ModelInput ParametersCorrelation CoefficientMean Square Error
DO 1DO 2DO 3DO 4DO 1DO 2DO 3DO 4
1DO, BOD, COD, SS, pH, AN0.990.990.930.950.0040.0440.0350.001
2DO, BOD, COD, SS, pH0.920.850.640.720.1410.2810.2120.008
3DO, BOD, COD, SS, AN0.900.820.820.730.1750.1310.2030.071
4DO, BOD, COD, pH, AN0.970.940.880.920.0580.0840.0520.009
5DO, BOD, SS, pH, AN0.950.910.830.850.0810.1240.1050.040
6DO, COD, SS, pH, AN0.960.920.790.820.0680.1600.1350.038
Table 7. Results for scenario 2.
Table 7. Results for scenario 2.
ModelInput ParametersCC
DO 2DO 3DO 4
1DO 10.279
2DO 1 0.236
3DO 2 0.258
4DO 1, DO2 0.571
5DO 1 0.503
6DO 2 0.344
7DO 3 0.361
8DO 1, DO2 0.746
9DO 1, DO3 0.656
10DO 2, DO3 0.701
11DO 1, DO2, DO 3 0.979
Table 8. Maximum residual error for DO.
Table 8. Maximum residual error for DO.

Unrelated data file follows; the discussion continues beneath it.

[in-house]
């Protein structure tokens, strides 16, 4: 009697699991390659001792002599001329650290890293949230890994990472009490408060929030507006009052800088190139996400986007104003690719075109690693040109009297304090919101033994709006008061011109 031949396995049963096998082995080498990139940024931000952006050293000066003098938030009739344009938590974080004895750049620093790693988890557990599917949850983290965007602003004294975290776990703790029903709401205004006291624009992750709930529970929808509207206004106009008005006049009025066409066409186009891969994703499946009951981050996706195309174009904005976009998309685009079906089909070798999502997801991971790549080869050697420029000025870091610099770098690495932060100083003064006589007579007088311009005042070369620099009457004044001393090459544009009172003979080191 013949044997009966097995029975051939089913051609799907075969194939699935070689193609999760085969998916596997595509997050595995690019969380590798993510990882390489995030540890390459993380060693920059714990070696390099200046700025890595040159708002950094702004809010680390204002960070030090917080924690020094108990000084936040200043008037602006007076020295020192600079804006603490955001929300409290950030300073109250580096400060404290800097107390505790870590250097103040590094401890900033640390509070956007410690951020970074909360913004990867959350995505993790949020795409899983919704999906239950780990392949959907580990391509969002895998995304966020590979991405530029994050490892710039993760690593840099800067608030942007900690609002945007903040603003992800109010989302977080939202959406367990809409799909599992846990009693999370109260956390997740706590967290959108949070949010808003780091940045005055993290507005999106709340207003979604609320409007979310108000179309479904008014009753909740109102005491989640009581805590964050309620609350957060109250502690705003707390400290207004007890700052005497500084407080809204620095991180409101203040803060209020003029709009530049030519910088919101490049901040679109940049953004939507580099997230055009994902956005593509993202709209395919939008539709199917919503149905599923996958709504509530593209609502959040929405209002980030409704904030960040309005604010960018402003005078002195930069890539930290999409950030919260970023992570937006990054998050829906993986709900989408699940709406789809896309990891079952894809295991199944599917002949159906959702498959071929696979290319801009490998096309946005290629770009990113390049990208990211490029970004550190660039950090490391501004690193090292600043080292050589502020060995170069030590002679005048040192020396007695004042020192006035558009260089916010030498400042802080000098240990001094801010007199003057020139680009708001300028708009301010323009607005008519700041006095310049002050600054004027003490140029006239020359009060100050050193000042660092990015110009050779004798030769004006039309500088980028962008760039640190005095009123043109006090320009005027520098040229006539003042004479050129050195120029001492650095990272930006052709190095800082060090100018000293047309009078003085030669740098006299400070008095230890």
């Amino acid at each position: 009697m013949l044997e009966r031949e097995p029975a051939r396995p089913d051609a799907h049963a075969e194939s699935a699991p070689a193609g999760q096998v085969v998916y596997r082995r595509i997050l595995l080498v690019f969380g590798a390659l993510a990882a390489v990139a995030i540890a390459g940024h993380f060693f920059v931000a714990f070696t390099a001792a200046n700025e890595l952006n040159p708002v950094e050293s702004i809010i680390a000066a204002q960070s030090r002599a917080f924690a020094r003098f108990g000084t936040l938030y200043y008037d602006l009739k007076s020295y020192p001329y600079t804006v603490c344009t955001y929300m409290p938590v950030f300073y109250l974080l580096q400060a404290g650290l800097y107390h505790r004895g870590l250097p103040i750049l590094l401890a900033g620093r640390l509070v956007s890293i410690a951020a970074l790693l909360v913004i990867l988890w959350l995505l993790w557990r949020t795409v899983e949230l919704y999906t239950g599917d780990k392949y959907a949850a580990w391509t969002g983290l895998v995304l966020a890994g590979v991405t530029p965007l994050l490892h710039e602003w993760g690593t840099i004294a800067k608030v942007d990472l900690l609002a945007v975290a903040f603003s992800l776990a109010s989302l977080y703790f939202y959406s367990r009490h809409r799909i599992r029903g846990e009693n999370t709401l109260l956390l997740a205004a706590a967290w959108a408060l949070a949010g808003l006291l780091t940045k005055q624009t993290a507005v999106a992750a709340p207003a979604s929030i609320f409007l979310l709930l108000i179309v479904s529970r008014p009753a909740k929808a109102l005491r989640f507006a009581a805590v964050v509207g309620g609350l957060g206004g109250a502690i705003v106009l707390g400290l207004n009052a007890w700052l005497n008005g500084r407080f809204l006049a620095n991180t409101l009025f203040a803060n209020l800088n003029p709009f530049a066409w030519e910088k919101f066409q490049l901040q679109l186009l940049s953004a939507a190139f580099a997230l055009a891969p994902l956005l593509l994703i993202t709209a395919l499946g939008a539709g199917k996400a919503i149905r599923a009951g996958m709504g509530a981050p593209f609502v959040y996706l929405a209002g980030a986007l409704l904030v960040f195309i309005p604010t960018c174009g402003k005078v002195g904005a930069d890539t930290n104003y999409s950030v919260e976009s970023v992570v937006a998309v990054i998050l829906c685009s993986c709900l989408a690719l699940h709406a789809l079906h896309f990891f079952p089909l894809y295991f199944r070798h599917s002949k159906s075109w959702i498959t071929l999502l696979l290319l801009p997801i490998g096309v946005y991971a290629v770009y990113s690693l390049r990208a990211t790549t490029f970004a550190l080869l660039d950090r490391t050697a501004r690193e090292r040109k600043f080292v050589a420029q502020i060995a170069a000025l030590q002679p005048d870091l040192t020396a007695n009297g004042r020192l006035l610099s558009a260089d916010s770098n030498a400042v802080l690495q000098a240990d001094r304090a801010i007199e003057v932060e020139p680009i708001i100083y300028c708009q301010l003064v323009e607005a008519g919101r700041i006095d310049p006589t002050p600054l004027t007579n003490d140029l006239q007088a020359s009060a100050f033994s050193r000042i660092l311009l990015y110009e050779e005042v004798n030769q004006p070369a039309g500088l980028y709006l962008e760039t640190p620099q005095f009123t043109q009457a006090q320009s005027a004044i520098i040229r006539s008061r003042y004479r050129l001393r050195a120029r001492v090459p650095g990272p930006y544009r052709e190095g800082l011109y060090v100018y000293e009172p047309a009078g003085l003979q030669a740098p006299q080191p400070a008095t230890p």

StationMaximum Residual Error
1 Week2 WeeksMonth
12.2642.0681.409
21.9240.6340.525
33.9923.042.559
40.9941.1290.450

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Abobakr Yahya, A.S.; Ahmed, A.N.; Binti Othman, F.; Ibrahim, R.K.; Afan, H.A.; El-Shafie, A.; Fai, C.M.; Hossain, M.S.; Ehteram, M.; Elshafie, A. Water Quality Prediction Model Based Support Vector Machine Model for Ungauged River Catchment under Dual Scenarios. Water 2019, 11, 1231. https://doi.org/10.3390/w11061231

AMA Style

Abobakr Yahya AS, Ahmed AN, Binti Othman F, Ibrahim RK, Afan HA, El-Shafie A, Fai CM, Hossain MS, Ehteram M, Elshafie A. Water Quality Prediction Model Based Support Vector Machine Model for Ungauged River Catchment under Dual Scenarios. Water. 2019; 11(6):1231. https://doi.org/10.3390/w11061231

Chicago/Turabian Style

Abobakr Yahya, Abobakr Saeed, Ali Najah Ahmed, Faridah Binti Othman, Rusul Khaleel Ibrahim, Haitham Abdulmohsin Afan, Amr El-Shafie, Chow Ming Fai, Md Shabbir Hossain, Mohammad Ehteram, and Ahmed Elshafie. 2019. "Water Quality Prediction Model Based Support Vector Machine Model for Ungauged River Catchment under Dual Scenarios" Water 11, no. 6: 1231. https://doi.org/10.3390/w11061231